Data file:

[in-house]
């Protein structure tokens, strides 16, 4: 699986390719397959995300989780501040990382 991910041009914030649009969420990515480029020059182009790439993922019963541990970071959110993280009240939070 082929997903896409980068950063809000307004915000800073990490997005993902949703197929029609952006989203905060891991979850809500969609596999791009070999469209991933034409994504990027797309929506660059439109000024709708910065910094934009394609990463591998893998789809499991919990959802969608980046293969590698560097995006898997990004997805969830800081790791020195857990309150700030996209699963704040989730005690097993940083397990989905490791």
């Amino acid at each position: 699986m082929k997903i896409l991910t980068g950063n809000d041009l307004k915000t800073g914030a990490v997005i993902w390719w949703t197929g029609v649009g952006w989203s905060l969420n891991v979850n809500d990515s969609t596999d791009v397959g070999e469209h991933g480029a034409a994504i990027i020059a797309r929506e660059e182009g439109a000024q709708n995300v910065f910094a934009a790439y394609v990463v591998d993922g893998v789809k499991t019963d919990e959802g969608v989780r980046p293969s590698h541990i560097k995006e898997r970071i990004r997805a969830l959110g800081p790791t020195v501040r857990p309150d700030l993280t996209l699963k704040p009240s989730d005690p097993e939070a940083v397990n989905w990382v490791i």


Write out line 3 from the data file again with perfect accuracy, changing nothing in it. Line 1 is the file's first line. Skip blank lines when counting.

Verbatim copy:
């Amino acid at each position: 699986m082929k997903i896409l991910t980068g950063n809000d041009l307004k915000t800073g914030a990490v997005i993902w390719w949703t197929g029609v649009g952006w989203s905060l969420n891991v979850n809500d990515s969609t596999d791009v397959g070999e469209h991933g480029a034409a994504i990027i020059a797309r929506e660059e182009g439109a000024q709708n995300v910065f910094a934009a790439y394609v990463v591998d993922g893998v789809k499991t019963d919990e959802g969608v989780r980046p293969s590698h541990i560097k995006e898997r970071i990004r997805a969830l959110g800081p790791t020195v501040r857990p309150d700030l993280t996209l699963k704040p009240s989730d005690p097993e939070a940083v397990n989905w990382v490791i």